ROXBURY, NJ – There came a day in April when Jake Kovalcik, alone on Mooney Mountain, stepped back and looked at what he’d accomplished: By himself, accompanied only by his dog, he’d built a new trail for Roxbury Township’s Veterans Park.
“When I connected the two ends I said, ‘Holy cow, I’m done,’” recalled the Succasunna resident. Finally, a project he began in October and yearned all winter to complete, was finished.
Meandering for 1.5 miles, the new “Red Trail” was a labor of love for the 41-year-old advertising executive, who is a member of the township trails committee. On days when he was working from home and didn’t have to drive to his New York City office, Kovalcik would grab his trail tools and be up on the mountain shortly after sunrise. “The days I didn’t go into the city I would be on the mountain at 7 ’clock with my dog trying to figure out where things should go,” he said. “And after I got it figured, I would dig it all out.”
Kovalcik will be on hand 10 a.m. Saturday (May 30) for the official opening of the new trail. After the ribbon-cutting, participants will, of course, get to hike Kovalcik’s creation as part of a 3-mile loop hike that will also include the park’s blue and yellow trails.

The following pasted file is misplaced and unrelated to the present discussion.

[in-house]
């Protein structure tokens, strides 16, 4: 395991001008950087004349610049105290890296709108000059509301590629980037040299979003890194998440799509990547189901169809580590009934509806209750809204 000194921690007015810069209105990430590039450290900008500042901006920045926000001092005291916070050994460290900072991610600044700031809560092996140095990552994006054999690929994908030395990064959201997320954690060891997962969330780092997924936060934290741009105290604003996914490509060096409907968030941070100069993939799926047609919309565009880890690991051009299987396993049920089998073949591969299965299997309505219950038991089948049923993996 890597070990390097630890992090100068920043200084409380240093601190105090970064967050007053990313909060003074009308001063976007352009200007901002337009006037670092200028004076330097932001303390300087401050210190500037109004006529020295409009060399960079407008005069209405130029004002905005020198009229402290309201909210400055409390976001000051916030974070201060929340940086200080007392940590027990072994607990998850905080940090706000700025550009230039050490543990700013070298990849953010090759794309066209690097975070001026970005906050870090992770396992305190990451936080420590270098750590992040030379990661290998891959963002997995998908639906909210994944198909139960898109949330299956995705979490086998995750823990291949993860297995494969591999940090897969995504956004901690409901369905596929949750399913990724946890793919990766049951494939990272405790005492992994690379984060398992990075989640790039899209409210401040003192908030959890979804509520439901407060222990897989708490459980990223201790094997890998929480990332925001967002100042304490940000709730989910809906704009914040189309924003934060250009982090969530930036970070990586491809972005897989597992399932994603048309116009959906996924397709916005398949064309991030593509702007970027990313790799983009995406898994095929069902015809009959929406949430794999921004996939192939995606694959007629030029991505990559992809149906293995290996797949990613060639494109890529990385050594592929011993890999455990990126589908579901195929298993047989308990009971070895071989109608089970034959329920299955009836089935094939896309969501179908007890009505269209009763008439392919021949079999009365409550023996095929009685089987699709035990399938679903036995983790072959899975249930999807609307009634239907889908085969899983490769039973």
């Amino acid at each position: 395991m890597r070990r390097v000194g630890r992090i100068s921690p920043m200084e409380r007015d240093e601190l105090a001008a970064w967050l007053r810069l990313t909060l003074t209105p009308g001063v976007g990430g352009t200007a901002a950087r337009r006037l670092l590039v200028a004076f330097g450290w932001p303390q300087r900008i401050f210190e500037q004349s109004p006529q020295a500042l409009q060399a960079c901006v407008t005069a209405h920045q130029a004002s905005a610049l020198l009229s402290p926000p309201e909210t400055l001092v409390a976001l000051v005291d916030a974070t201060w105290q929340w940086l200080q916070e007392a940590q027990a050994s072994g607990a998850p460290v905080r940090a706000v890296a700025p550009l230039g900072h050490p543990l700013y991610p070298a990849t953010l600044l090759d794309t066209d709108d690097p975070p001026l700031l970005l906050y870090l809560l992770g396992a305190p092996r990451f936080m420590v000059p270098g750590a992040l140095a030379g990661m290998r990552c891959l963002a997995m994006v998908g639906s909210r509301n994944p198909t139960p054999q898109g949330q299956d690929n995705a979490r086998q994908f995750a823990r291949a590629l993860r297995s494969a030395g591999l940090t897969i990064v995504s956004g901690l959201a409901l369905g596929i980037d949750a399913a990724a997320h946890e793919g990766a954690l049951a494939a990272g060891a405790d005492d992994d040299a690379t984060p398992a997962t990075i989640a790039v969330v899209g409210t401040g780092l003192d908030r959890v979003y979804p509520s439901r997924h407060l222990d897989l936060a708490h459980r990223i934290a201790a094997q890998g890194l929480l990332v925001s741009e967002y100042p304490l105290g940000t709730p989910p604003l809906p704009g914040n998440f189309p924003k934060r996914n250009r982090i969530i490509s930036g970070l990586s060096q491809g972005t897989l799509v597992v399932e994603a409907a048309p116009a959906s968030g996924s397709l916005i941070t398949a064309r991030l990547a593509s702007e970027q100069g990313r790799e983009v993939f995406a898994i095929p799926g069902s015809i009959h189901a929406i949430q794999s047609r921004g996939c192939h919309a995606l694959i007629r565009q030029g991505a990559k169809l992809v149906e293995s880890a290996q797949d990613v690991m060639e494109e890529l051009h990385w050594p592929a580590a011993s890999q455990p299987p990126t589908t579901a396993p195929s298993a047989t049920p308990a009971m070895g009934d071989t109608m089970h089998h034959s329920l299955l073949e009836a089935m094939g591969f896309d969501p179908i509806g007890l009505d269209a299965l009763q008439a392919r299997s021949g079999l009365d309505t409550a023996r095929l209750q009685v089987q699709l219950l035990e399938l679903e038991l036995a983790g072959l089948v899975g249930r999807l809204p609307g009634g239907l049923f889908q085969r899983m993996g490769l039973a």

“He built the trail himself in his spare time,” said Roxbury Recreation Program Director Sandie DiDomenico in an email. “He’s a priceless trails committee member!”
Kovalcik, an avid hiker, mountain biker, runner, cyclist and self-described “outdoors guy in general,” said he was motivated to create the trail by the trail-building efforts of the Jersey Off Road Bicycle Association (JORBA), and others, on the Dickerson Mine Preserve in Mine Hill.
“I loved what they did up there so much I was trying to replicate it a little bit if I could,” he said. “I’m on the town trails committee and we’d been talking about it for a while. I’d really like to give Sandie and Dave Stierli a lot of credit for … sort of letting me create it in my own vision.”
In doing so, Kovalcik tried to plot a course that brings users close to interesting and unusual features. While there are no breathtaking vistas he could visit, Kovalcik said the woods include their share of novel sights. “There are a lot of interesting rocks,” he said. “There’s an old foundation I went right past, so people could check that out. There’s a big rock that looks like a giant turtle neck sticking out of the water. I really tried to incorporate interesting things that I hoped people would enjoy.”
Kovalcik figures he spent about 100 hours on the project. “Winter was kind of a bummer,” he said. “I couldn’t wait to get back out there this spring. I had it all laid out. I knew where I wanted to go and I was itching to get back out there.”